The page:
Working in Hopwork’s open space office has helped me identify five fundamentals that are the difference between an open space that is productive, fun and stimulating and one that has employees heading straight for the door.
1. Open plan is not open space
It is vital to make a clear distinction between open plan (think call center) and open space (think startup). In an open plan office, you are still stuck in front of a computer at a desk, there are just fewer walls and therefore no freedom or privacy. Quite simply, it’s awful.
In open space there is, well, space: Little hideaway meeting rooms to get away into, a kitchen that people actually spend time (in French, they call this an “espace convivial”), a lounge area where you can take a call or have a discussion with colleagues. This variety of areas and lack of constraint are the real difference between an open plan and open space setup.
2. It really is all or nothing
Either open space is a good thing for your company or it isn’t. The moment any one person in the team “needs” an office, they become intrinsically separate and the power of the model diminishes. If the CEO truly believes in the benefits of an open space setup, then what is good enough for the team should be good enough for them.
The only exceptions to this rule are doctors and those working on highly confidential material - for obvious reasons, they may need their own offices on occasion.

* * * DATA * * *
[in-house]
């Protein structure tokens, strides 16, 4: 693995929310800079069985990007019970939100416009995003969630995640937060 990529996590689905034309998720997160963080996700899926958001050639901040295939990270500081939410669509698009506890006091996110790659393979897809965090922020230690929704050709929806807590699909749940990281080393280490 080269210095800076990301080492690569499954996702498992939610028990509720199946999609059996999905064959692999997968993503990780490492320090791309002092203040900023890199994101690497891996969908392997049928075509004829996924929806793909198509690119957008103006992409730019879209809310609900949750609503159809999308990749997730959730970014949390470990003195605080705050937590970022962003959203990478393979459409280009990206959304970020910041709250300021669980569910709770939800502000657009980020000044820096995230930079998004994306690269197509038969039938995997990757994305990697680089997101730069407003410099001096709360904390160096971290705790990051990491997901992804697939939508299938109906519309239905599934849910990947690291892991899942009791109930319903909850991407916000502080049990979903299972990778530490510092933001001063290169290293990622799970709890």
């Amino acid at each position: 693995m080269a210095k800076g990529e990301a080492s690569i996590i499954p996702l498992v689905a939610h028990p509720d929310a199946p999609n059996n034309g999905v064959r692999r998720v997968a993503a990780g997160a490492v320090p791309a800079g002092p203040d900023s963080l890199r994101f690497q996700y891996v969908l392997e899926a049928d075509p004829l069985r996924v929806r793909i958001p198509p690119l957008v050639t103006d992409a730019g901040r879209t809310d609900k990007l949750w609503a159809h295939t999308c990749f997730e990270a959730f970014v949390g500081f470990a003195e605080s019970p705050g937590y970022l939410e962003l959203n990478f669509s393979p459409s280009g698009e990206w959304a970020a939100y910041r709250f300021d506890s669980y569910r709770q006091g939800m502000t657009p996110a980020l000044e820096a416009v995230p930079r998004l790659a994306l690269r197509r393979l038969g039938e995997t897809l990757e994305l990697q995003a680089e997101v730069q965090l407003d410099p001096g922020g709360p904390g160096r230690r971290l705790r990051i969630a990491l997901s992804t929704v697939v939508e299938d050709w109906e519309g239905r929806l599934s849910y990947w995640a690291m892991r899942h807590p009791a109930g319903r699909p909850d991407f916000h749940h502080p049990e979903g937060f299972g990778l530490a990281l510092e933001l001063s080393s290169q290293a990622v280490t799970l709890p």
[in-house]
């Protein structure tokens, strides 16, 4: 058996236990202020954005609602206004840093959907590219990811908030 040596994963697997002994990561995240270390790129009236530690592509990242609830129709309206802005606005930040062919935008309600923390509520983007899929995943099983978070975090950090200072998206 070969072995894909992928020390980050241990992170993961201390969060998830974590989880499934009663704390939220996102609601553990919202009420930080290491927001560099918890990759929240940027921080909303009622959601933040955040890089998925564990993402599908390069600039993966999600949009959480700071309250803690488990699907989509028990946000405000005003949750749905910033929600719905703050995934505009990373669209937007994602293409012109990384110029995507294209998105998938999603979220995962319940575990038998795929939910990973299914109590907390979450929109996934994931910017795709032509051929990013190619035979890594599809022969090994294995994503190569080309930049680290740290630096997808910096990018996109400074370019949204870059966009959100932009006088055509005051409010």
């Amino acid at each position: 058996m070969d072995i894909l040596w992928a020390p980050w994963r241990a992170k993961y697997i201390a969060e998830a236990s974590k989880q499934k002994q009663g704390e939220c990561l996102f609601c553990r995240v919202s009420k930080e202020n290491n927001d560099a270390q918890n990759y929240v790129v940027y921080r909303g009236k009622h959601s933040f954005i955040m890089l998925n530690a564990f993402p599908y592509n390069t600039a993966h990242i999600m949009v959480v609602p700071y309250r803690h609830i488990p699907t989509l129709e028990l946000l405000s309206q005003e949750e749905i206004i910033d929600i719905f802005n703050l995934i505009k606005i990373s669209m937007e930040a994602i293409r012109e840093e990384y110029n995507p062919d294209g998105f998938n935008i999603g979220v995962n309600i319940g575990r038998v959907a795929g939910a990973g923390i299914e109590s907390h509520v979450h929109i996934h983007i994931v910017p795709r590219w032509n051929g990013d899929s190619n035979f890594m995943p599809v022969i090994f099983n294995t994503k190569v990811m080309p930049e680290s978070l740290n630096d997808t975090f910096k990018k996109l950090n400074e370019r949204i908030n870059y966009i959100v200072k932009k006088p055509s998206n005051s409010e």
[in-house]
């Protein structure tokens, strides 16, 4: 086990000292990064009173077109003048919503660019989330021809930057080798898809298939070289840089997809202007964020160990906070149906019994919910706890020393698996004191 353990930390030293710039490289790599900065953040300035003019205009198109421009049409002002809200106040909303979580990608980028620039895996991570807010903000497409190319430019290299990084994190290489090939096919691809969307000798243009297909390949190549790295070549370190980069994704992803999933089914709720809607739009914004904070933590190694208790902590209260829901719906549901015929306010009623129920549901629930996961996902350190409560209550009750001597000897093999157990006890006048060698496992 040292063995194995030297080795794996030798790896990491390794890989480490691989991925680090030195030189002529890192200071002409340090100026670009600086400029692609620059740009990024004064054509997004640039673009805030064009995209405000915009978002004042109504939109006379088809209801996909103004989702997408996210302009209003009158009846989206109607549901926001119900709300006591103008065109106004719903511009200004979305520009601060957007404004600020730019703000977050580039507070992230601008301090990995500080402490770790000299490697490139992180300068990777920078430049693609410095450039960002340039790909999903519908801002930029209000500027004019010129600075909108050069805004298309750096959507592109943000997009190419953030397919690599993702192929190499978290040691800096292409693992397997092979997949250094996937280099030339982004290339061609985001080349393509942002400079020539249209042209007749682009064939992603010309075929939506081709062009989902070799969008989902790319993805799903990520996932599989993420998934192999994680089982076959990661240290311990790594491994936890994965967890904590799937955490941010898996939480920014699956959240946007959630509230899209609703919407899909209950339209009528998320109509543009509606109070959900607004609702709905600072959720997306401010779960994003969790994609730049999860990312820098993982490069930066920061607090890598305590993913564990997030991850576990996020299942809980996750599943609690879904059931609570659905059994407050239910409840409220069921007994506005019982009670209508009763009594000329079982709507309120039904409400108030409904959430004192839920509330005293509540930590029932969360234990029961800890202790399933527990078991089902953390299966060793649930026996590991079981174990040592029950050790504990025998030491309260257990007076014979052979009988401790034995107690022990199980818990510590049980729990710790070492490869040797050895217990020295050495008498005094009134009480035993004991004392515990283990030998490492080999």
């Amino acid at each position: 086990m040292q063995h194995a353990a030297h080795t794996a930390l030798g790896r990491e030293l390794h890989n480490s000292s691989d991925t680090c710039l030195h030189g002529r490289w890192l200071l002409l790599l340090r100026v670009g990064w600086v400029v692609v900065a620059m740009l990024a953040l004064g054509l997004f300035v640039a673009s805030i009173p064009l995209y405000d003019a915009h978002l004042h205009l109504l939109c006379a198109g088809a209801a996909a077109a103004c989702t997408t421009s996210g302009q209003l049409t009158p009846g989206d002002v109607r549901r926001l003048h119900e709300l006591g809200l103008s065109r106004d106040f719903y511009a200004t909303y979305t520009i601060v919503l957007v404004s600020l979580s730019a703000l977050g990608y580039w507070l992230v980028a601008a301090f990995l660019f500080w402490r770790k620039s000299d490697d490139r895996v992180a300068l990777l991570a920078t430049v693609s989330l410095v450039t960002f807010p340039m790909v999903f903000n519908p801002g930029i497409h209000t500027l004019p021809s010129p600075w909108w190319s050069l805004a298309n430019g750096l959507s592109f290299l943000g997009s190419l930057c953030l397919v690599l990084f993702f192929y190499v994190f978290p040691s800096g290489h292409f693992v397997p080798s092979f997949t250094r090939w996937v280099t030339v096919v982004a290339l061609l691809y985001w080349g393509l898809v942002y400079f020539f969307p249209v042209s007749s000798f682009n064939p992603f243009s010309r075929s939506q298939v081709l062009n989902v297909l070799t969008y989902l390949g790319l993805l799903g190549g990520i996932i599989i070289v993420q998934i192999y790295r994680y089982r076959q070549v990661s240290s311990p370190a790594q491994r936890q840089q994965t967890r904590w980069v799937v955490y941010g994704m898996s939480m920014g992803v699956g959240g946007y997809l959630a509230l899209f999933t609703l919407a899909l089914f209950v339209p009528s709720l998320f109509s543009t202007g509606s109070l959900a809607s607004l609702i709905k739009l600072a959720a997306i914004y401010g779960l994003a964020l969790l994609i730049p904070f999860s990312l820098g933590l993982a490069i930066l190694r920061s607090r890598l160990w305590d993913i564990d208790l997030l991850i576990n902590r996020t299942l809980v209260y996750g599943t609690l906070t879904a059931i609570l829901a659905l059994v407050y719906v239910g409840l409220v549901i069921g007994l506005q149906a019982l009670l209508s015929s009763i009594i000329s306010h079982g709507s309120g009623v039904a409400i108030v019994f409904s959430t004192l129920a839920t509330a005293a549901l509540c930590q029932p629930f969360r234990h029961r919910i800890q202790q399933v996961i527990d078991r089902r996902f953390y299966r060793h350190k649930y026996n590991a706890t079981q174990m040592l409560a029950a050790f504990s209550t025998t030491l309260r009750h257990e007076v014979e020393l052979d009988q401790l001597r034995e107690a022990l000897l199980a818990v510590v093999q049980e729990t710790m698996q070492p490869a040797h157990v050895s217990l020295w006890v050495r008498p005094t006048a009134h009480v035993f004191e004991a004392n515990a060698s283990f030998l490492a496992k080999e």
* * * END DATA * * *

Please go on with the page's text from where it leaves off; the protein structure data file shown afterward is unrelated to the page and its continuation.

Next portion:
3. Culture is king
Most open space disasters seem to happen in a very specific environment. Typically, when someone high up decides what the culture should be and expects change to simply flow through the organization on their command.
It takes more than removing a few office walls to break down the real barriers to culture change.
Trust is the cornerstone of culture. If your employee has not been at their desk for the last 10 minutes, what is your reaction? Anything other than “so what” suggests you don’t have complete trust in your team. And if you don’t trust your staff implicitly, why did you hire them in the first place?
Perhaps they are taking a personal call, maybe they are speaking with an important client. An open space environment isn’t about being able to keep a closer eye on everyone because there are fewer walls. As Marguerite, a Senior Account Manager at Hopwork, says:
"If you trust your employees to do the right thing, they most likely will. And it goes both ways, we trust our leaders just as much as they trust us."5. Home office acceptance
The concept of “home office” is still incredibly divisive. Some people believe that “I’m working from home” translates as “I’m not really working today” while others extol the benefits."